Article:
IndyCar – 500 Qualifying Details are Astounding

There are some new ways of thinking at 16th and Georgetown, and they are being fully displayed in the format for Pole Day at the Indy 500. There has been no official announcement about qualifying this year, other than the budget conscious slashing from four days down to two. While this was a move made for bean counting purposes, it also could be viewed as a good move to allow another race to take place in May to help the build up to the Memorial Day classic.

But with radical changes to the qualifying format over the last few years including multiple attempts per car and bumping on all four days of qualifying, there has been no good feel to what the shortened qualifying format would be.

Jack Arute just put up a blog post detailing some of the new format changes, and I think this has lots of good potential. According to Jack, all 33 slots will be available for qualifying on Pole Day from 11am – 4pm. Then taking a page from road/street course qualifying, the 9 fastest cars will continue taking laps from 4pm – 6pm to determine the order of the front three rows and the pole. How is that for thinking differently?

I really like the idea, but I can’t help but point out some potential problems. The fastest laps have always been set in the first hour or so of qualifying, which really puts a lot of emphasis on your pill draw for qualifying since you wont have a chance to put in laps on the late afternoon cooling track unless you put in quick times in the morning. This is helped by kicking off qualifying at 11am instead of the traditional noon start, but invariably the best times will be set when the track is cooler, so this additional hour may not help as much as they hope.

All 9 cars will have the opportunity to run attempts during the same 2 hour window, insuring that they will all have the same track conditions to work with. Further, it reduces the shenanigans that can happen in the chute as you wait for your turn to take an attempt.

Jack did not provide any details about bump day format. Maybe we will have a “dirt slow 6” session where only the bottom 6 on the pole and all the unqualified are allowed to run. With 31 cars fully confirmed for Indy, and credible reports saying 40 will attempt to qualify, bump day could provide all its own drama without any tweaks to the program.

We are still waiting to hear details like how many attempts each car will get per day, how many attempts each car will get in the “fast 9” session and if they messed with the tenderloin recipe.

Jack mentioned in his post that he would like to see something like this done at all the ovals. Qualifying at road/street races is an event, but oval quals lack appeal outside of Indy. It would be interesting to see them test doing oval qualifying with the same format as the road courses with the multiple sessions with multiple cars on course.

Change is in the air at 16th and Georgetown. Now we as the faithful fans have to decide if we are going to firmly plant our stick selves in the mud and whinge about the good old days of upright roadsters and dirt tracks, or embrace the new ideas that seem to be adding uphill momentum to a series that has been gathering no moss on its downhill trek.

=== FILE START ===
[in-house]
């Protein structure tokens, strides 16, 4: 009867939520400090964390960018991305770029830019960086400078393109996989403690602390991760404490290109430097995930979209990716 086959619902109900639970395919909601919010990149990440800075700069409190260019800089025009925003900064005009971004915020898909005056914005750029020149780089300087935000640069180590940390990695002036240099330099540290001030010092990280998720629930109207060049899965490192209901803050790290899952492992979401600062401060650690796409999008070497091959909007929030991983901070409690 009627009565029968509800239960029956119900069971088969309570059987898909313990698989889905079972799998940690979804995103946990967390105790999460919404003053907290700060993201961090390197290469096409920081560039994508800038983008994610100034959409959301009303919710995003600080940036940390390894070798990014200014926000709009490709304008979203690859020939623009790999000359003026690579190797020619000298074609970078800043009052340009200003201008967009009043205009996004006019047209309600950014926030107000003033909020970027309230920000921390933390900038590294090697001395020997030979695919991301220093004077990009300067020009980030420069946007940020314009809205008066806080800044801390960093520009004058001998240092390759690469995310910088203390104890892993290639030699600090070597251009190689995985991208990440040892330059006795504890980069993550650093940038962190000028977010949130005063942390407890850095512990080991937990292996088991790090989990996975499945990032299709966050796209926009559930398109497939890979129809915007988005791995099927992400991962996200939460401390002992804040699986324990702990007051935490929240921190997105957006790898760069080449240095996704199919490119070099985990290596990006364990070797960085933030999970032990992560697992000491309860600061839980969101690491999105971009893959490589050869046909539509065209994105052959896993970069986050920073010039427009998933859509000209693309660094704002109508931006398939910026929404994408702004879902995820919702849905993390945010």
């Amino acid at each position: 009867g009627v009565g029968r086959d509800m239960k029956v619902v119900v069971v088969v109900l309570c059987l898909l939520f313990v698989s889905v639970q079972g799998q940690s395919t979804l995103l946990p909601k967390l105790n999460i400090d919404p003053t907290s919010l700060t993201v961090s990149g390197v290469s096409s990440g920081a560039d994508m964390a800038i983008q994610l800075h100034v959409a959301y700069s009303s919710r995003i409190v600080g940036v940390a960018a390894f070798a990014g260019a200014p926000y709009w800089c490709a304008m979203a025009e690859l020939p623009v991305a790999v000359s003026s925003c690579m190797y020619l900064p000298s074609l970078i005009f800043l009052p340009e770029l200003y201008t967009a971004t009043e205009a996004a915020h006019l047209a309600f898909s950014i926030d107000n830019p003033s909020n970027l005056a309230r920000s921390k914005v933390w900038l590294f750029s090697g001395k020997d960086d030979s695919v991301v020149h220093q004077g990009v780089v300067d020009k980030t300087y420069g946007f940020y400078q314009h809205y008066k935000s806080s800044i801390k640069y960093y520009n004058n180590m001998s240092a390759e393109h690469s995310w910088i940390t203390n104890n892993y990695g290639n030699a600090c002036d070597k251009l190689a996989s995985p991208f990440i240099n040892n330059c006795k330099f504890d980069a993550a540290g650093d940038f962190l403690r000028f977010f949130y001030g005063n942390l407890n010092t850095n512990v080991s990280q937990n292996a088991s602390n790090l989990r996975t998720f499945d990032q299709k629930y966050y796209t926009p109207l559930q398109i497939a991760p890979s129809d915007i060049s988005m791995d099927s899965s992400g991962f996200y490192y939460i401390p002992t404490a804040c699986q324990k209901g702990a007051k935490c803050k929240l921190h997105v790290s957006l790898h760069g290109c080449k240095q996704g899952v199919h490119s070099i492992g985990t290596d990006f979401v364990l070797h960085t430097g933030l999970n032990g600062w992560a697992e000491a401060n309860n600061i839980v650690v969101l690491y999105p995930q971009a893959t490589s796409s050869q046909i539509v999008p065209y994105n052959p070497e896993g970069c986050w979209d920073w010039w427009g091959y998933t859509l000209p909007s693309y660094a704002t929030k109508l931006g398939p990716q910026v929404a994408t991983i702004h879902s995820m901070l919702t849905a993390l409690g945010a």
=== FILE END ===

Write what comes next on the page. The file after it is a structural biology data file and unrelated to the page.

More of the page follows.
Related posts

5 Thoughts to “IndyCar – 500 Qualifying Details are Astounding

  1. tab

    Is this any different than the usual “fast 6” format?

  2. Very little details have come out so far, so I would assume it will look something like this:

    all cars get 3 attempts to put in a 4 lap run from 11am-4pm then each of the top 9 cars will probably get an additional 2 or 3 attempts to set pole time from 4-6pm. Maybe some additional drama could be added if they told each car that they only got 3 attempts for the entire day, regardless of making it to the fast 9 round…..

  3. Savage Henry

    I like it because it will extend the interesting qualifying periods for longer. Obviously, as stated above the 11-12 hour will be the most desired times, but not all cars will be able to get on the track in that hour, so there will be a big push to get the runs in before the heat of the day so that 12-1 period will also be very active. Maybe then there will be a lull as the last of the cars post a time and others take practice runs to find some speed. But after 4 there’s going to be a mini bump day as cars are taking the remainder of their Day 1 runs to get into the Fast 9 before 4:00. Then probably a lull between 4 and 5 but lots of action between 5 and 6 as the track cools down. That’s a lot of action for a qualitying day. I like the format.

    However, I’d like to see them take regular qualitying up until 5 and then give 5-6 for Fast 9. I think that action should be as compressed as possible.

    What happens if somebody crashes during the Fast 9 period and the cleanup eats up most of the period? Do the pre-Fast 9 times take over or do they make up the time on Sunday?

  4. Remmy14

    Ehhhhh…..I’m not a big fan of it. I don’t want to be Mr. Negative, but I could see a lot….LOT….go wrong with this. Like you said Henry, what if there’s a huge crash? Granted, guys will be out there in earnest trying to make the top 9, and someone could make a stupid mistake and take two or three others with him.

    Indy has always been about luck, and like the article said, a lot of it has to do with the “pill draw” and who gets to get out there first. I love going to Indy, and I love seeing things like back in 2006 when Sam Hornish Jr. pulled his car out of the 3rd spot in order to qualify again, and got the pole. I think that IndyCar is trying to make too many radical changes. I liked the idea of bumping on all 4 days, and I think that system was working very well. Why change it?

Comments are closed.